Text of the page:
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I was 15 and my offender was 22.  

He was the son of my mom's boyfriend.

He had been discharged from the Navy six months after we moved in.

He had nowhere to go.

So they let him stay in our basement.  




One day he approached me and kind of started wrestling with me.  

And I was like, ok, that's kind of something big brothers and little sisters do.  


He pinned me to the ground, and he just kissed me.  

I was taken aback.  

And he was like "Are you ok?"  

I was like, “No. You're like a brother to me.”


He's like, “Ok I'm sorry.  I didn't mean to make it awkward or startle you or make you afraid.”




Everything was fine for maybe a week.  

Then the same thing.  


But when he pinned me this time he started taking my clothes off.  

I just remember getting really scared and immediately starting to cry.  

As the last of my clothes were ripped off, we heard his dad's car come down the driveway.  

I just scooped up my clothes and ran up the stairs.




And then it happened again after school.  

I went to run up the stairs again.

I got yanked by my leg down the stairs and was essentially raped at the bottom of the stairs.

That was the first time.

From that day it was at least once a day after school.


It became very mentally abusive, physically abusive.  

A lot of being pushed up against walls.  


I remember being thrown across the living room one day, bouncing off the wall, hitting the couch, and hitting the floor.  


At 15 years old you've got no weight on you.

And we’re talking a big guy, a guy that works out.  




Every time it would happen it would be like, “I'm sorry.  I didn't mean to do that.” 

And then it would flip to, “You can't tell anyone.  

Because no one will believe you.  

Your mom will leave my dad. 

She'll hate you for it.  

I'll just tell people you wanted it.  

Your friends are going to think you're a slut.  

You're never going to get a boyfriend.”




If he had slapped his hand over my face, or we were in a scuffle, I might have marks or a bruise.

So I started learning how to apply makeup.  

It was like putting on a mask.  


I want to be that girl that gets up and just rolls out of bed with a ponytail and feels naturally beautiful to walk out the door.  

But it is still part of my every day.  

It's become my security blanket.




The summer was the worst.


I remember getting to the point when I would wait until my parents got up and went downstairs, made their breakfast.  


I would go into the bathroom, use the bathroom, fill up one of those gas station mugs of water.

I kept food in my room.  


The minute they left, I started putting furniture under the door so he couldn't open the door.  


If there was a day that I thought I can't hold it anymore, I have to go to the bathroom...the minute he heard that door open he was there.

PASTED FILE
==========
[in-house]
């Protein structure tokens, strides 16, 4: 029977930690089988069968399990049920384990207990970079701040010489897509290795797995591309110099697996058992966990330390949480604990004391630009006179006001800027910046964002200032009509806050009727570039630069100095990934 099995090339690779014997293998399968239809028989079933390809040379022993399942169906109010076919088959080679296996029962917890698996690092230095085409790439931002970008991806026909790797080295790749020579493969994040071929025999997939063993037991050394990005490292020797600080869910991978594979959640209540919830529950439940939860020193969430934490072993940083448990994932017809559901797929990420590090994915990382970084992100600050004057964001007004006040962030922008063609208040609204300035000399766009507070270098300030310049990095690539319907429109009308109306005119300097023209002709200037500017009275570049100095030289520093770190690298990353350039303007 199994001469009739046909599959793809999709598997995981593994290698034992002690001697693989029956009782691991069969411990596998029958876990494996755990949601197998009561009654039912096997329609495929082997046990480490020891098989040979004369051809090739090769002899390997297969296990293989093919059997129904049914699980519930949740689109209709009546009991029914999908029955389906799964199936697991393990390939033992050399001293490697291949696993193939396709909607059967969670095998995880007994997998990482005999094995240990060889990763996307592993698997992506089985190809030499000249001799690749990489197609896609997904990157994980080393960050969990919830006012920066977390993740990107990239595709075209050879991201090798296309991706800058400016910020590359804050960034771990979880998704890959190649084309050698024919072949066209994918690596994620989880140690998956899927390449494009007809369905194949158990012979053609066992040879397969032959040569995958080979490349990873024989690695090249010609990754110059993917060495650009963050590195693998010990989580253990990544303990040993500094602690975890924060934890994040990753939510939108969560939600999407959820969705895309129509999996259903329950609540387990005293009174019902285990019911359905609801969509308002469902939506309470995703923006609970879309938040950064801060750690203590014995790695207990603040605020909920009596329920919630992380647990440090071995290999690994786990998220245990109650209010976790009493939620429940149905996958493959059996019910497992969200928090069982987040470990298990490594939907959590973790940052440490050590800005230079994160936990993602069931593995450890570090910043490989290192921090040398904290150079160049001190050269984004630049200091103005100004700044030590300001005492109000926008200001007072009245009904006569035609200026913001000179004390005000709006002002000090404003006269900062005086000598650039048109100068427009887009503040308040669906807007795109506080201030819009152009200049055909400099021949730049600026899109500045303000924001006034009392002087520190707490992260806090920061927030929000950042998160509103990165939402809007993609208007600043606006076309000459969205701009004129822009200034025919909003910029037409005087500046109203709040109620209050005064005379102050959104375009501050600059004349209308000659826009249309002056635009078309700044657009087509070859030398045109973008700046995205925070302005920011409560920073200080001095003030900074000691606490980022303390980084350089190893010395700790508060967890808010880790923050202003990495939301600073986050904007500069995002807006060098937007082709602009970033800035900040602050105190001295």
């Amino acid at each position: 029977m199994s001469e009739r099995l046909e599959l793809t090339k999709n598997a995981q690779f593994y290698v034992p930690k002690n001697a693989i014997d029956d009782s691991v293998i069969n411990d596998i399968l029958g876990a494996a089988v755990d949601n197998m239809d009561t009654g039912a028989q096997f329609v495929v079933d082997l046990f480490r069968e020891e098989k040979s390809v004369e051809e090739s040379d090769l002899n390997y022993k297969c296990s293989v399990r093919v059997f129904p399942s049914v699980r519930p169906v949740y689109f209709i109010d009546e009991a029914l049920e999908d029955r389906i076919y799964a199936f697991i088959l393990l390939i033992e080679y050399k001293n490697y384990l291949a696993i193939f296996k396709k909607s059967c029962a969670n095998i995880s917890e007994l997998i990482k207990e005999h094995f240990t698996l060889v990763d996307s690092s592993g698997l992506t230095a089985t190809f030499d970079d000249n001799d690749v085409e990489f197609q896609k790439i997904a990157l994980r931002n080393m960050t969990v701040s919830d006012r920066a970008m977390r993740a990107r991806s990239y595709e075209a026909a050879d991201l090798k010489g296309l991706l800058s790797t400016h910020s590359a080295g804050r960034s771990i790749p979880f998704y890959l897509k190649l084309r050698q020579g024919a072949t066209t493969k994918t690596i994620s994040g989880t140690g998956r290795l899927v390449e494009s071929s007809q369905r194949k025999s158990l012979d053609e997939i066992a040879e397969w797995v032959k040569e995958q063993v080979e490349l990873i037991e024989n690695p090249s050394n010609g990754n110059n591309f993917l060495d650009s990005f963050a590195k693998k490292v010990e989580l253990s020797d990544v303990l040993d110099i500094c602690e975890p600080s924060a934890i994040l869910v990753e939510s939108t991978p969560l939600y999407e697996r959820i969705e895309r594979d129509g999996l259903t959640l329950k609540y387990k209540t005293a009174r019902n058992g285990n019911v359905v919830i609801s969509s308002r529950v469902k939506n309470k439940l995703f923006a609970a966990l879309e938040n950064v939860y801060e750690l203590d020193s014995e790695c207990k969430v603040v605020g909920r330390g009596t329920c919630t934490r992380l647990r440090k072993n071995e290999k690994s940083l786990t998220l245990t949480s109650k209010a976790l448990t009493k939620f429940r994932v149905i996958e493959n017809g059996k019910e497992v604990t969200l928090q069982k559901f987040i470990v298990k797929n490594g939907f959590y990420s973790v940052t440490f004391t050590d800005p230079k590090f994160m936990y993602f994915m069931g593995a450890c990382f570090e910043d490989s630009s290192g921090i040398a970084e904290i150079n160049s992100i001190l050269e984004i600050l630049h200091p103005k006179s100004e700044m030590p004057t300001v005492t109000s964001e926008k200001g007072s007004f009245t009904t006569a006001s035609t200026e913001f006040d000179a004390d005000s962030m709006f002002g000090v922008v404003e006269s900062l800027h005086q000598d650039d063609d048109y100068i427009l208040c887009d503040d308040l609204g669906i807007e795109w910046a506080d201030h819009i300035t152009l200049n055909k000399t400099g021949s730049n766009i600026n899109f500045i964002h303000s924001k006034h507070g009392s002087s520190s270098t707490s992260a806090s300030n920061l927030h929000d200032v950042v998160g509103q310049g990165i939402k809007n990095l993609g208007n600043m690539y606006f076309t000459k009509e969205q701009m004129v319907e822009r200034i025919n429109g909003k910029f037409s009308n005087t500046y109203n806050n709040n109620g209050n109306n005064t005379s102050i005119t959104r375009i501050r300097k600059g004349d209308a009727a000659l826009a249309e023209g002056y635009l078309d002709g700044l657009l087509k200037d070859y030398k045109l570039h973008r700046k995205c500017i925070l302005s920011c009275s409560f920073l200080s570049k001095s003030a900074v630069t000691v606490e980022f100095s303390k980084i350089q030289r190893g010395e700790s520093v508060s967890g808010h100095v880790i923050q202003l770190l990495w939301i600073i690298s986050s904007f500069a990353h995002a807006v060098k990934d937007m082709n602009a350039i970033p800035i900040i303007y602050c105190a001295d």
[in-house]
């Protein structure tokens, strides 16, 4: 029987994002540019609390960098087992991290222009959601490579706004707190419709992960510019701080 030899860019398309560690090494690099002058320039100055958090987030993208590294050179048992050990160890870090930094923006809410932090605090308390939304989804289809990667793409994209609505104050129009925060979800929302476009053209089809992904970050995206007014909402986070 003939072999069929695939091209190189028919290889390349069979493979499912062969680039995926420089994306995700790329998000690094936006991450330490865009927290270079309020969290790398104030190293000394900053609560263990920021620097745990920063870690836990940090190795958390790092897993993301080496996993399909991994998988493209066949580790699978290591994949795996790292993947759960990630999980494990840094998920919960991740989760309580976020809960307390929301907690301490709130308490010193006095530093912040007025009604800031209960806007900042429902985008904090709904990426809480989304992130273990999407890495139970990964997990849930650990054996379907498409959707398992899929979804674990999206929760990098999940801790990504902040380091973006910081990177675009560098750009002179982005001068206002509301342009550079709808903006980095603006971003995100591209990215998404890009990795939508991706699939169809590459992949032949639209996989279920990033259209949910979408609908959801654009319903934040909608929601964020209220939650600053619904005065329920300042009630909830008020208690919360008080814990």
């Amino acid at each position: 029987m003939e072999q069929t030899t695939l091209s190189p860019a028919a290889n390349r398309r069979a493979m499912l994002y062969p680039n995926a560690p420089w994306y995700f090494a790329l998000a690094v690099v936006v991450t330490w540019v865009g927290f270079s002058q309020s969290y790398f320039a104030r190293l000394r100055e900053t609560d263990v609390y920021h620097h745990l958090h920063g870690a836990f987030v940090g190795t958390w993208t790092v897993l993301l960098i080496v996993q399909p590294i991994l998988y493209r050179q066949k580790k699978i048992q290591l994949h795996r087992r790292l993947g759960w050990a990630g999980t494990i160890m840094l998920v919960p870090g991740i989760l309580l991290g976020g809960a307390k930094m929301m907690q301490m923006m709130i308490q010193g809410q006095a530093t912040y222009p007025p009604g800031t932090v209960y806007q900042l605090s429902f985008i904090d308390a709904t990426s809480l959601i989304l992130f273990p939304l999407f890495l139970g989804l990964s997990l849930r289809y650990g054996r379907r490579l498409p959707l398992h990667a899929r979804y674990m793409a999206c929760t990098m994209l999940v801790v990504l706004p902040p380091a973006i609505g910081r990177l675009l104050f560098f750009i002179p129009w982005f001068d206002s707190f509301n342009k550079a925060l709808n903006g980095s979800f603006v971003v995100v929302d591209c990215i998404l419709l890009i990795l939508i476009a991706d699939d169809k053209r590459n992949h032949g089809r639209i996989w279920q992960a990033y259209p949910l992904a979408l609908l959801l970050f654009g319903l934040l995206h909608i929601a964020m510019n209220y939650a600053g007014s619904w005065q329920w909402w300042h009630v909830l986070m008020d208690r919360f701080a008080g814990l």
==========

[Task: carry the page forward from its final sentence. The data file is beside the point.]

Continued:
I remember towards the middle of the summer just being kind of fed up with it.

His dad got offered a temporary position in North Carolina.  

My mom's working every day, and she's working longer hours.  


I called my mom at work, and I was ready to tell her “This is what's been happening.”

And I heard the receiver click on the other end.  

He was listening.  


So I just said, "Oh, I called to tell you I'm not really feeling well.  I don't know if maybe you can come home early.  I might need to go to the doctor's.”  


His dad wrapped up that position in North Carolina, and my mom flew out to help him move his stuff back.


He was supposed to be bartending on block island for the weekend.

So he left that Friday when everyone else left.  

I just felt peace.


It was 4th of July.  

My boyfriend and I went for the fireworks.

Came back to the house, and he wasn't there.  

I left my door open.  


It was one of those nights in the summer when we would get that dry lightning.  

I love having the windows open.

But my mom has a thing where if it starts raining she comes in and shuts the windows.


I woke up.  

I heard footsteps on the carpet.

And I immediately sat up and was like, "Mom, what are you doing?  Leave it open.” 

And then my mind clicked to, “She's not here.”


And I remember that being the last assault and the worst assault.

It was hand over my mouth, my arm pinned above my head, his legs holding my legs open.  


I remember screaming so loud at one point.

Someone has to hear.  

It's a condo.  

The neighbors have to have heard that.  


And him being like, "Wrap your legs around me, tell me you love me."  



When they got home from North Carolina they decided to call it quits.

I got another job.

I was out of the house as much as possible before we finally moved out.




There was a lot of speculation during that time.  

A 13-year-old had pressed charges against him for assault.  

I can remember the cops coming to our house a couple of times and not knowing what the exchanges were.  


We moved probably the week before senior year.


I said, "I noticed the cops came a lot for Chris.  I think there's something not right about him.  Maybe you shouldn't give him our number.”




Come October, we get a call.

I have no idea how he got our number.  

And he's like, “I want to see you.”

But I don't want to see you.

So I hang up on him.